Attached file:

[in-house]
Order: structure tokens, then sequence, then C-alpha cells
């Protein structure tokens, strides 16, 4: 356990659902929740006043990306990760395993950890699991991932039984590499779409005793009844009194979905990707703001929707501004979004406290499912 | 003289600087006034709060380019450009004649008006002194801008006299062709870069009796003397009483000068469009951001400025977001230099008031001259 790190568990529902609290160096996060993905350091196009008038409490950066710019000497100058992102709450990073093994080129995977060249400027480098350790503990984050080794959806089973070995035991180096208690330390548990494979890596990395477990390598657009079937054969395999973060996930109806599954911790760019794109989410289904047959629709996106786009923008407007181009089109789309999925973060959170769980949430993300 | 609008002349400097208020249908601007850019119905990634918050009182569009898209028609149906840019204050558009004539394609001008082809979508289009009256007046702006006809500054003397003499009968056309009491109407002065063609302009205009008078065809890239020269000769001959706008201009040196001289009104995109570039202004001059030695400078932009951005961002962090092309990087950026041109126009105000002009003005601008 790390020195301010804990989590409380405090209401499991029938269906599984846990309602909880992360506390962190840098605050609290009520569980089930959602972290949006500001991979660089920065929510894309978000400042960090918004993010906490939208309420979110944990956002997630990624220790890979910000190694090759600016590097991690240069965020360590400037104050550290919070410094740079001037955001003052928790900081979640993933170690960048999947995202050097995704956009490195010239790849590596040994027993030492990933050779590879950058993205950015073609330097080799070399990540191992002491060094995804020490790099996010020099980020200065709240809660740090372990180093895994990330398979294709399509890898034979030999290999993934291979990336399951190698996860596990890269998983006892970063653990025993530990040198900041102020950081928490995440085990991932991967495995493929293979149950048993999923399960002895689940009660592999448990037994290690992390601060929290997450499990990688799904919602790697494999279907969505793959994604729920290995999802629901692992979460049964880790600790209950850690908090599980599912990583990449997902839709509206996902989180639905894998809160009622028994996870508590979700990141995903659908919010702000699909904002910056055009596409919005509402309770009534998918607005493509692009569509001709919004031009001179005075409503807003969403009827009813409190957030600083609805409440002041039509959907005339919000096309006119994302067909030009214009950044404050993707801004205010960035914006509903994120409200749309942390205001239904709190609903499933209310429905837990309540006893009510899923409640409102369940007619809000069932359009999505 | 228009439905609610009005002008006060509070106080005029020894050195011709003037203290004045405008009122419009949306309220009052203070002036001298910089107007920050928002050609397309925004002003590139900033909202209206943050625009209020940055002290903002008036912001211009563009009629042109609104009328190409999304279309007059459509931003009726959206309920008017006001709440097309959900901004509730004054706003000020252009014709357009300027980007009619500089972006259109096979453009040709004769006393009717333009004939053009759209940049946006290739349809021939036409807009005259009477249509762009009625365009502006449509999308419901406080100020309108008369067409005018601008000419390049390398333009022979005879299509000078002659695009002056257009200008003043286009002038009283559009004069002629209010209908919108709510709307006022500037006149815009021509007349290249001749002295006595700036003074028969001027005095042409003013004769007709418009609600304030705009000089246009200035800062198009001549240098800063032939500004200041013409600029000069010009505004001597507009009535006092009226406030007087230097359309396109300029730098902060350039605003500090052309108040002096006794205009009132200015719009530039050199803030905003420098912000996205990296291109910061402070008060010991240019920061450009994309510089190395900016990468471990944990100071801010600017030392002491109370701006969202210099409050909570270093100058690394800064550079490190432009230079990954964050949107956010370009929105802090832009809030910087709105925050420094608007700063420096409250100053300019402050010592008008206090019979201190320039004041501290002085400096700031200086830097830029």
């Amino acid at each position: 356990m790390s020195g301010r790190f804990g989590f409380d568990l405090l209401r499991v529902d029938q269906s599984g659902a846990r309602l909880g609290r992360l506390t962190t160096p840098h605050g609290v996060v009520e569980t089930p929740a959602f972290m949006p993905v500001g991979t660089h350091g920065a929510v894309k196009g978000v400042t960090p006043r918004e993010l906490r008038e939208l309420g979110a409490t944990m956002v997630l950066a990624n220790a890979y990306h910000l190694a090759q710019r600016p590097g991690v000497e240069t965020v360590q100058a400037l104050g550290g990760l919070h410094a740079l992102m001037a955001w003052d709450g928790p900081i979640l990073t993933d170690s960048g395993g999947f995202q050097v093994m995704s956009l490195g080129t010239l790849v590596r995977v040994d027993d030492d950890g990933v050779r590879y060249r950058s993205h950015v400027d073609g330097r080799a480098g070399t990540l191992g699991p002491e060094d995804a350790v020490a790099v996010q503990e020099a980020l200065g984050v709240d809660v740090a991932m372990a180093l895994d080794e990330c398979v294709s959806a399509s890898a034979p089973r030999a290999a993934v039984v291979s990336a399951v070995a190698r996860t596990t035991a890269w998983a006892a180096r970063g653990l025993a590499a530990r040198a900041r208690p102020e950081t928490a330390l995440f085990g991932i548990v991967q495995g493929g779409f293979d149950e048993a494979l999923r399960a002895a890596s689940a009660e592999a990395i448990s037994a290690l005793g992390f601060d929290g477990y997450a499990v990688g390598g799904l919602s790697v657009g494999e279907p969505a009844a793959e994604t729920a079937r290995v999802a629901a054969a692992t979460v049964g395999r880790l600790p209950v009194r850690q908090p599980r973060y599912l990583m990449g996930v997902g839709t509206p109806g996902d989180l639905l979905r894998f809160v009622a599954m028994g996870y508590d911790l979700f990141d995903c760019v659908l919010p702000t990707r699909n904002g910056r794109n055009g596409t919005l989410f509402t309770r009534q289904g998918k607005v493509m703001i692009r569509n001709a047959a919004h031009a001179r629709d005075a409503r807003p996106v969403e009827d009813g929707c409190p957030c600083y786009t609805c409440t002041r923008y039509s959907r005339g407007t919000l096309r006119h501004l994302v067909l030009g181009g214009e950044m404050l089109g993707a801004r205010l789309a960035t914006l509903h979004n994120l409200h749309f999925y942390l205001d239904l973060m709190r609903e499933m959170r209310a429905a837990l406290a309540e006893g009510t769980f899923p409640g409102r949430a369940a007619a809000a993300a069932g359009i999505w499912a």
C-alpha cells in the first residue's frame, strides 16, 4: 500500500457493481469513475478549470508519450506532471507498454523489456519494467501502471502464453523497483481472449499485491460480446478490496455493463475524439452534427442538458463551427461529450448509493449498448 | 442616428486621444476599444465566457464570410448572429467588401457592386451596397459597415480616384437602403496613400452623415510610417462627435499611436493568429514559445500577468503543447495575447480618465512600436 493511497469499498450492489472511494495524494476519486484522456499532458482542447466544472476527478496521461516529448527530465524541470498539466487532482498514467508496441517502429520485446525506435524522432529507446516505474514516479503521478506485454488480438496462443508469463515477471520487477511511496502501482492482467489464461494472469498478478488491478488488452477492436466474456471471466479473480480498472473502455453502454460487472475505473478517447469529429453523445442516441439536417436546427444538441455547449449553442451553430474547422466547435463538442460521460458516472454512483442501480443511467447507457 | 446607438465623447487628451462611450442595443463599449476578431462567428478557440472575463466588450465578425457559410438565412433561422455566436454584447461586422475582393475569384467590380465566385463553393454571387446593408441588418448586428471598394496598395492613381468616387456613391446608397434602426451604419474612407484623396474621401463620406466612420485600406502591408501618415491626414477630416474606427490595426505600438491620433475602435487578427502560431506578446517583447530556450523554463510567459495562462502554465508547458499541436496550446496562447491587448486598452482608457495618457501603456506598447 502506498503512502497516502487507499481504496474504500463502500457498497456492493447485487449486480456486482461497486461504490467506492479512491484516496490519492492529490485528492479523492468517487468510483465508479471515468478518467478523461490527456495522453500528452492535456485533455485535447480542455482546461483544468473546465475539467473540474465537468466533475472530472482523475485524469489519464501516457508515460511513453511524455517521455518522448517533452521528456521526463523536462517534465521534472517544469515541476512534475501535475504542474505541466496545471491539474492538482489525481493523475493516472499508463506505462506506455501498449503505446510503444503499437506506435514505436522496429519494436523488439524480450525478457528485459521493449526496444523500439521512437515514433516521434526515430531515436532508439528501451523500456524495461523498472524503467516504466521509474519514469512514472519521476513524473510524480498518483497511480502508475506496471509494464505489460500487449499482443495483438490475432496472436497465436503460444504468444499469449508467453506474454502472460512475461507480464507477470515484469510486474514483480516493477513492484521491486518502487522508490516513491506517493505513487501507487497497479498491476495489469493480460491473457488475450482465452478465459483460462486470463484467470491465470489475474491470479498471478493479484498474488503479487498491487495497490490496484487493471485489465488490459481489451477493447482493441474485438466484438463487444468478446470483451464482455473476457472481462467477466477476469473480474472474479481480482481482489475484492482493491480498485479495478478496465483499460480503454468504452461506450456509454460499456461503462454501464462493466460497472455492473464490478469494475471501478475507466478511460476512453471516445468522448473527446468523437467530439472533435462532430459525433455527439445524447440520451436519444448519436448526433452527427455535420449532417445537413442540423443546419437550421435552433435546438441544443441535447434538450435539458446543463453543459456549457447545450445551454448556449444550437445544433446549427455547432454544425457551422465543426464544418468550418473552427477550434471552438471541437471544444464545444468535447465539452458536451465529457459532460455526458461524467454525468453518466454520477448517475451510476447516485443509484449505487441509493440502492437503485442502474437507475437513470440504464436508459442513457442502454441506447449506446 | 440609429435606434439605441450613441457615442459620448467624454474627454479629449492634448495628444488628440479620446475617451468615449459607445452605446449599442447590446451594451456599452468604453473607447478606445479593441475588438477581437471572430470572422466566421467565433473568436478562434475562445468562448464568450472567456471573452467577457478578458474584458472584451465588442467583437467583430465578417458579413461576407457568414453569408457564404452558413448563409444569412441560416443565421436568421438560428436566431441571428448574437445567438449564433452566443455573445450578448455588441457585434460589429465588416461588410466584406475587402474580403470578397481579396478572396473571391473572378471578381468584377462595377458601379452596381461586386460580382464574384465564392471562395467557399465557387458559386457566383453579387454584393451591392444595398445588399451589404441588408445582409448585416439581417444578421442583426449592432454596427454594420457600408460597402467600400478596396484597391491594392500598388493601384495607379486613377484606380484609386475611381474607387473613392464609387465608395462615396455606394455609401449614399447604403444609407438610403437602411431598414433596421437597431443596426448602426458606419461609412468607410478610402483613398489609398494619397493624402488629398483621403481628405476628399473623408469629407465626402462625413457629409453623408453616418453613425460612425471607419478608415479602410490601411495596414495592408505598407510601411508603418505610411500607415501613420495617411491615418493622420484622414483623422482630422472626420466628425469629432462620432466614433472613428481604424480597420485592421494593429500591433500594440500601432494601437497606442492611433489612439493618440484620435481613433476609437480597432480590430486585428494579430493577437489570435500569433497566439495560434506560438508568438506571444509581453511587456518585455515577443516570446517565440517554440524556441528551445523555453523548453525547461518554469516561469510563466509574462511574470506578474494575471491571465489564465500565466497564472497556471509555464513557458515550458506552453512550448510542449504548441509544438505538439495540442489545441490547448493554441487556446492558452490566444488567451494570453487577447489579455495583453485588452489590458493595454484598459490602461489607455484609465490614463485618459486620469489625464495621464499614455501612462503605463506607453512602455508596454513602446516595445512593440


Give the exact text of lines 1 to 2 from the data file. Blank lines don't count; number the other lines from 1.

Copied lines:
[in-house]
Order: structure tokens, then sequence, then C-alpha cells